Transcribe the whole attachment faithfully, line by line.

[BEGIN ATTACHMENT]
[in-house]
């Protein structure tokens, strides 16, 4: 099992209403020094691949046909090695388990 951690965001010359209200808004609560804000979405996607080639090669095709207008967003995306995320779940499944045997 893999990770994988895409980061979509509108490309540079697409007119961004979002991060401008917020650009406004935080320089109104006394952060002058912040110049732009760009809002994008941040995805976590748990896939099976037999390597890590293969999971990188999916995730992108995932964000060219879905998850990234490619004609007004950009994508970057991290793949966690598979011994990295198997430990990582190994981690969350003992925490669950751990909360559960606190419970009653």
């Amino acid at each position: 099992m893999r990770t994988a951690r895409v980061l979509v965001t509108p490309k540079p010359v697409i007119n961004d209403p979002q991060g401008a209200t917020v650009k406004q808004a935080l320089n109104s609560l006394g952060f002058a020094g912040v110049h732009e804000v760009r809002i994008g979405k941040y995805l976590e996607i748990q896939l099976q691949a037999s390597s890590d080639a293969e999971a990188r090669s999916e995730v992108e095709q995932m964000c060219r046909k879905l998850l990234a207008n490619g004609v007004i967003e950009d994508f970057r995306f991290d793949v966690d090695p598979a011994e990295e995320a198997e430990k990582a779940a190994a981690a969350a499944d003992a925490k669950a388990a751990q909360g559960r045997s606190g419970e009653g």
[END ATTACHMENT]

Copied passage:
[in-house]
């Protein structure tokens, strides 16, 4: 099992209403020094691949046909090695388990 951690965001010359209200808004609560804000979405996607080639090669095709207008967003995306995320779940499944045997 893999990770994988895409980061979509509108490309540079697409007119961004979002991060401008917020650009406004935080320089109104006394952060002058912040110049732009760009809002994008941040995805976590748990896939099976037999390597890590293969999971990188999916995730992108995932964000060219879905998850990234490619004609007004950009994508970057991290793949966690598979011994990295198997430990990582190994981690969350003992925490669950751990909360559960606190419970009653």
């Amino acid at each position: 099992m893999r990770t994988a951690r895409v980061l979509v965001t509108p490309k540079p010359v697409i007119n961004d209403p979002q991060g401008a209200t917020v650009k406004q808004a935080l320089n109104s609560l006394g952060f002058a020094g912040v110049h732009e804000v760009r809002i994008g979405k941040y995805l976590e996607i748990q896939l099976q691949a037999s390597s890590d080639a293969e999971a990188r090669s999916e995730v992108e095709q995932m964000c060219r046909k879905l998850l990234a207008n490619g004609v007004i967003e950009d994508f970057r995306f991290d793949v966690d090695p598979a011994e990295e995320a198997e430990k990582a779940a190994a981690a969350a499944d003992a925490k669950a388990a751990q909360g559960r045997s606190g419970e009653g």